2. If you take a pregnancy test after a miscarriage or abortion, you may have retained tissue inside your uterus or another complication. This complication may be “tricking” your body into continuing to produce hcg and could produce a positive pregnancy test result.
  3. Your abortion may have failed, and your pregnancy may still be progressing.
  4. You may have begun a new pregnancy after a successful abortion.
Woman undergoing an ultrasound at a doctor's office

If you had an abortion and are having any concerning symptoms, including a positive pregnancy test result, it is important to follow up with a medical provider. If you chose to have an abortion at home without any medical oversight, it is important to follow up with a medical provider regardless of your symptoms.

If you believe you have begun a new pregnancy, or your pregnancy is still progressing, you may be concerned about the impact the abortion pills may have had on your unborn child. Receiving prompt medical care, including an ultrasound, can be very reassuring.

If you initially decided to have an abortion and the abortion failed, it’s ok to change your mind and decide to continue with your pregnancy. Obtaining prenatal care, and being honest with your provider, will help you have a healthy pregnancy and set your mind at ease.

If I Have an Abortion, Can I Get Pregnant Later?

In order for a pregnancy to occur many things must happen in the right order. Unfortunately, even with tremendous advances in medicine, many women (and some men) are left struggling with “unexplained infertility.” What this means is that they are unable to conceive, but medical science can’t explain why it’s happening. 

Why is this important to consider when considering abortion? Often, when a woman is considering an abortion she is told by well-meaning friends and family members that “you can have a baby later” or, “there will always be another one.” While it is quite likely that a woman may be able to get pregnant after abortion, it is never a guarantee. When choosing an abortion, it is important to consider whether you would continue with your abortion decision if, for some reason, this is the only time you’re able to have a child.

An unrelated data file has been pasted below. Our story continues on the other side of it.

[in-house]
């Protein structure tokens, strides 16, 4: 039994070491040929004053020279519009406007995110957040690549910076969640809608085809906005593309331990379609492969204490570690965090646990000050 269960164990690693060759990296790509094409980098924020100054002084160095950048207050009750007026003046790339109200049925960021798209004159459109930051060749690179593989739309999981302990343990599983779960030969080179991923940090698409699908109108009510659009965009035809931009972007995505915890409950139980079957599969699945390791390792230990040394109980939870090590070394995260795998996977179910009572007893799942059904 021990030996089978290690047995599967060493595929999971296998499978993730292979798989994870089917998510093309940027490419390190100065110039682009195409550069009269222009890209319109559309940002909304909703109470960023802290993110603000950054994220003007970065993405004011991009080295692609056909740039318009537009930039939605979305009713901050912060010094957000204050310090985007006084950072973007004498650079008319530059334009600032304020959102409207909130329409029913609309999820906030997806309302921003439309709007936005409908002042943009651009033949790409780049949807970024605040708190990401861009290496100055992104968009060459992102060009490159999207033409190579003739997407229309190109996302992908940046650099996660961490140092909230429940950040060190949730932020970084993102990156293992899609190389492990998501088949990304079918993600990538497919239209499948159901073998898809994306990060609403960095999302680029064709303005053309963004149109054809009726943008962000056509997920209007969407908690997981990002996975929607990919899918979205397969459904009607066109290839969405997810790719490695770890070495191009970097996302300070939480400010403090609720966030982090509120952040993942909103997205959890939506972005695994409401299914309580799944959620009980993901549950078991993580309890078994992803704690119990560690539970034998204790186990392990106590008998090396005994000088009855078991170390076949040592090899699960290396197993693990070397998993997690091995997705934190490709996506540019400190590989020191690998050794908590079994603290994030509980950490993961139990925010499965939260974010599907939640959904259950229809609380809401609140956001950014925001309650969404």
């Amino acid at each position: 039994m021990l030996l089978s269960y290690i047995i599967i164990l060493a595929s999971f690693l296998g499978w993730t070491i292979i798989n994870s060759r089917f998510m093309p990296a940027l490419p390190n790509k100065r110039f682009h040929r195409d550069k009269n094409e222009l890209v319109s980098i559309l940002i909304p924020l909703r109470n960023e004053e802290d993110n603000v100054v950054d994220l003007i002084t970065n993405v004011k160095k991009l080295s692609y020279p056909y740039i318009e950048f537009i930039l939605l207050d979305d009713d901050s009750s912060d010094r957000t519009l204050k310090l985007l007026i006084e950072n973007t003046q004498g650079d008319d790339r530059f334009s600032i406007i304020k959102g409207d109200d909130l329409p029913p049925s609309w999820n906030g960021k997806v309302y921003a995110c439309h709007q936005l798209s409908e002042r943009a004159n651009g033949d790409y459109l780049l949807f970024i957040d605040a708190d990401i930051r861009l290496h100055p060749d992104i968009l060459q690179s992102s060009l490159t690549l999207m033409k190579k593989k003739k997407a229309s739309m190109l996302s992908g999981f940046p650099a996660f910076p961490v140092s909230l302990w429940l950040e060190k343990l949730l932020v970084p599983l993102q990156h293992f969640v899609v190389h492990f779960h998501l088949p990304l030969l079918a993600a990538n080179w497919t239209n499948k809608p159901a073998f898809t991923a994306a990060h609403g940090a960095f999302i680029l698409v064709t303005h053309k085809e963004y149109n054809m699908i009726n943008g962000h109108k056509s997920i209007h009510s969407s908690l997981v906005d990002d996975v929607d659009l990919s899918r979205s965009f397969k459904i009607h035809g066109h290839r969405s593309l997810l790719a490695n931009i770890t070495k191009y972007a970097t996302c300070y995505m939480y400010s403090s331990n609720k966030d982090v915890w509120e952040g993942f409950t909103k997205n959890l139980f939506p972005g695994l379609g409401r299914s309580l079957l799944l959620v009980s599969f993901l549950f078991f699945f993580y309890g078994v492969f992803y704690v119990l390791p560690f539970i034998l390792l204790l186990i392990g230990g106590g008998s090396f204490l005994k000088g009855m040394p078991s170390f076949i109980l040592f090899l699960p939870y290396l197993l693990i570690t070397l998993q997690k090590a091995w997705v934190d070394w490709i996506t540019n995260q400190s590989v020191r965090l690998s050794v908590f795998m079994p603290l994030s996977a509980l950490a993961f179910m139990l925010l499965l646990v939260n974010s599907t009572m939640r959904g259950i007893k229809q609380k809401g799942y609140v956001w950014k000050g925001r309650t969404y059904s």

If you have had an abortion or plan to have an abortion, there is a chance the abortion can affect your future fertility. An abortion that progresses as expected is unlikely to impact future fertility, but if you experience infection, uterine perforation, uterine rupture, or other problems leading to scarring inside your uterus or fallopian tubes it can negatively impact having children in the future. About 10% of abortions will result in complications that could have a negative impact on your future fertility.

I’m Pregnant Again! Now What?

Perhaps you’ve completed your abortion, been examined to show it was successful, and are now experiencing pregnancy symptoms again or getting positive home test results. No matter how you felt about your abortion, you may be reluctant to go through the process again. However, the circumstances that led you to have the abortion may not have changed. There is hope! Please reach out and find a pregnancy center near you. They can help you discuss all of your options and make the right decision.